Israel will face a significant shortage of communication satellites in coming years due to the destruction of the Amos-6 satellite in an explosion earlier this month, officials from the country’s space program told a Knesset panel on Sunday.
The officials also appealed for additional state funding, and warned that international sales of Israeli satellites are all but nonexistent.
Science Minister Ofir Akunis told the meeting of the Knesset Science, Technology and Space Committee that Israel’s space program lacks the funding to develop the SHALOM (Spaceborne Hyperspectral Applicative Land and Ocean Mission) satellite, a joint venture with Italy, which was slated to become operational in 2021.
On September 1, SpaceX’s unmanned Falcon 9 rocket exploded during pre-launch tests at Cape Canaveral in Florida, destroying the Israeli Amos-6 satellite. Facebook had planned to use the satellite, which was built by Israeli company Spacecom, to beam high-speed internet to sub-Saharan Africa.
The explosion came just months after communication with the Amos-5 satellite was lost in November 2015, four years after it was launched from Kazakhstan.
The Amos-6 was the largest and most sophisticated satellite ever built by Israelis. It was due to replace some of Israel’s aging satellites, such as the Amos-2, according to David Zusiman, who worked on the earlier Amos-3 and Amos-4 projects. Spacecom was set to be compensated for the loss by the Israel Aerospace Industries under its insurance policy, set at some $173 million.
Nonetheless, the Israeli space officials who met at the Knesset on Sunday appealed for greater government funding for the floundering satellite program, pointing to the setbacks caused by the recent explosion and the earlier loss of the Amos-5.
Lawmakers voiced support for increased government funding for the program, and Akunis maintained he had assurances from Finance Minister Moshe Kahlon that the treasury would offer greater support. But a Finance Ministry representative indicated at the meeting that the funding allocated for the 2017-2018 state budget could no longer be redistributed.
“Israel needs three to four communication satellites operating all the time. We are now entering a period, which I assess will likely last at least two years, in which we will have two satellites rather than three to four. And this is a problem,” said the head of Israel’s Space Agency Yitzhak Ben-Yisrael.
“It [the transmissions supply] will be sufficient, but only barely,” he added, noting that Israel’s communications infrastructure currently consists solely of two underwater cables and the two remaining satellites.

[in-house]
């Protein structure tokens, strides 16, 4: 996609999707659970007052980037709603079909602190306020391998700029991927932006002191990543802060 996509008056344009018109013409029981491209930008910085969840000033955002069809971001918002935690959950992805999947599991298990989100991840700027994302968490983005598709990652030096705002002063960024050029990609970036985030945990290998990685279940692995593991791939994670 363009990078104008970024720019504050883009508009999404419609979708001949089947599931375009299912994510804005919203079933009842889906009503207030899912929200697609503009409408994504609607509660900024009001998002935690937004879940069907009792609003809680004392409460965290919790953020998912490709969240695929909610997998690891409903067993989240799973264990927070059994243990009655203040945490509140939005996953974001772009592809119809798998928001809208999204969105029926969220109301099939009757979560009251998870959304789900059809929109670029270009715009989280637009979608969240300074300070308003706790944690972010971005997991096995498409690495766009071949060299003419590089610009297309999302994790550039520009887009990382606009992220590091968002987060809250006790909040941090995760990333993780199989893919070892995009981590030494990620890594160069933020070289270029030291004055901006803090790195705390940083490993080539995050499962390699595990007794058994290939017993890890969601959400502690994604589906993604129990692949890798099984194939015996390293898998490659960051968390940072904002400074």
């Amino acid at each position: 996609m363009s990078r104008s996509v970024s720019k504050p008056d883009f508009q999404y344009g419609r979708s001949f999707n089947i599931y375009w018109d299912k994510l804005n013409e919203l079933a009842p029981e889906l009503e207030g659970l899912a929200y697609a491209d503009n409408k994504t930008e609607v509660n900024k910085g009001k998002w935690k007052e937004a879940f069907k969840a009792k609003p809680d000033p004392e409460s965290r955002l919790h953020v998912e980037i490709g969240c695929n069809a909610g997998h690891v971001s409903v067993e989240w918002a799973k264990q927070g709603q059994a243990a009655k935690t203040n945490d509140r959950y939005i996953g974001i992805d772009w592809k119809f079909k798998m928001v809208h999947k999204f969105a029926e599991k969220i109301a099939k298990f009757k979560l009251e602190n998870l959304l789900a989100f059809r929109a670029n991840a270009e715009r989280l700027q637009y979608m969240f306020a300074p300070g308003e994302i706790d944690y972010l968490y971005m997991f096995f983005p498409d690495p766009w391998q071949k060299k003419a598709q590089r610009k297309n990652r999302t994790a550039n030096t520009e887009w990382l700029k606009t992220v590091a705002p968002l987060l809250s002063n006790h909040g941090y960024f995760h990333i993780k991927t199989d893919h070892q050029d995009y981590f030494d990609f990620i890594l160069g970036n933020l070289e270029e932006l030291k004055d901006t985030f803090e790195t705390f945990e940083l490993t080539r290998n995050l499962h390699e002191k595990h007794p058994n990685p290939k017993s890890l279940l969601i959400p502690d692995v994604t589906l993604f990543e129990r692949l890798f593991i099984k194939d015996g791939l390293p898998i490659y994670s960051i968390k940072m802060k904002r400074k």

Ben-Yisrael’s concerns were echoed by Science Ministry director-general Peretz Vazan, who cautioned that the Jewish state faces a “significant shortage” of communications satellites. Vazan also said that Israel has received “no new orders from abroad for entire systems.” He said that while the 2017 and 2018 government allocations for the programs (NIS 78 million for 2017 and NIS 86 million for 2018) marked an increase from previous years, it is still insufficient and covers just one-quarter of the estimated NIS 300 million cost.
Akunis announced at the meeting that the Israeli-French VENUS agricultural satellite will be launched in May or June 2017, as planned. But he conceded that “we do not have, at this moment, the resources,” to develop the SHALOM satellite. Israel signed a memorandum of understanding with Italy in 2015 to jointly fund and build the project.
“VENUS is the last project the ministry funded, and right now it has no funds to support additional projects,” added Vazan.
A day after the blast, Ben-Yisrael voiced concern that the loss of the Amos-6 could imperil a pending deal for the sale of private Israeli firm and Amos-operator Spacecom to China’s Xinwei group, reportedly worth $285 million and conditional on the satellite successfully entering service. That sale was not brought up during Sunday’s committee hearing.
But Ben-Yisrael said he did not believe the blast would dissuade investors from seeking out Israeli scientists for future collaboration, maintaining Israel has a “good reputation,” and that US-based SpaceX, rather than the Israeli Spacecom, was likely at fault for the blast.
To ensure Israeli companies can resume production of new satellites without delay, Ben-Yisrael recommended the Israeli government set “national targets,” establishing a timeline for how frequently Israel ought to launch new communications satellites. He also urged the government to immediately procure the long-lead items (LLIs) – namely the essential parts of the satellites, to speed up production.
On the latter, Akunis said he sent a letter to Prime Minister Benjamin Netanyahu, Defense Minister Avigdor Liberman and Kahlon to “evaluate giving preliminary funding that will allow the purchase of LLIs as early as in the coming days.”
Akunis said he spoke to Kahlon earlier this month, and the finance minister pledged “to do everything possible to help.” The Likud minister also said he had set up a committee to present recommendations on funding.
But a representative from the treasury at the meeting indicated that a significant boost to the Science Ministry budget, which would subsequently be distributed to the companies, would be difficult to allocate, at least for 2017-2018.
“It’s important to state that we have concluded the budgetary [framework for 2017-2018], and from our perspective, it’s sealed,” she said.